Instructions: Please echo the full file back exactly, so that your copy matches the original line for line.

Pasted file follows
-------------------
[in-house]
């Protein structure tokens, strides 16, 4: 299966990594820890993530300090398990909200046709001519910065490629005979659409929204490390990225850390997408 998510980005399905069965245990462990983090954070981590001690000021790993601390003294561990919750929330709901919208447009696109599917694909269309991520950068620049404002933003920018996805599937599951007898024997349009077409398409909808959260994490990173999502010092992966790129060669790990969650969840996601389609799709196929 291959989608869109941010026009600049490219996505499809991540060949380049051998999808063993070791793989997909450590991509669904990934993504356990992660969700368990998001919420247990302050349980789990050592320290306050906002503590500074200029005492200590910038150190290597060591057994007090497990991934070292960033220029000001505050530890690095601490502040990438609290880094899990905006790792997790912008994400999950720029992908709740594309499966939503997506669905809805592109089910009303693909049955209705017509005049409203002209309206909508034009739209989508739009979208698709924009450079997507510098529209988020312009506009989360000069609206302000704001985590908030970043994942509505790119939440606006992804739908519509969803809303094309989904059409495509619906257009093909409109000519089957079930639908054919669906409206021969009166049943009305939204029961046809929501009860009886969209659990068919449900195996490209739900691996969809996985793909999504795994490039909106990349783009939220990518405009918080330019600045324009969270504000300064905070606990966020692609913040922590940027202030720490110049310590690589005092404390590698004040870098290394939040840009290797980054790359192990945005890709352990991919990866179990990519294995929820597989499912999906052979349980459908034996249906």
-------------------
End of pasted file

[in-house]
């Protein structure tokens, strides 16, 4: 299966990594820890993530300090398990909200046709001519910065490629005979659409929204490390990225850390997408 998510980005399905069965245990462990983090954070981590001690000021790993601390003294561990919750929330709901919208447009696109599917694909269309991520950068620049404002933003920018996805599937599951007898024997349009077409398409909808959260994490990173999502010092992966790129060669790990969650969840996601389609799709196929 291959989608869109941010026009600049490219996505499809991540060949380049051998999808063993070791793989997909450590991509669904990934993504356990992660969700368990998001919420247990302050349980789990050592320290306050906002503590500074200029005492200590910038150190290597060591057994007090497990991934070292960033220029000001505050530890690095601490502040990438609290880094899990905006790792997790912008994400999950720029992908709740594309499966939503997506669905809805592109089910009303693909049955209705017509005049409203002209309206909508034009739209989508739009979208698709924009450079997507510098529209988020312009506009989360000069609206302000704001985590908030970043994942509505790119939440606006992804739908519509969803809303094309989904059409495509619906257009093909409109000519089957079930639908054919669906409206021969009166049943009305939204029961046809929501009860009886969209659990068919449900195996490209739900691996969809996985793909999504795994490039909106990349783009939220990518405009918080330019600045324009969270504000300064905070606990966020692609913040922590940027202030720490110049310590690589005092404390590698004040870098290394939040840009290797980054790359192990945005890709352990991919990866179990990519294995929820597989499912999906052979349980459908034996249906």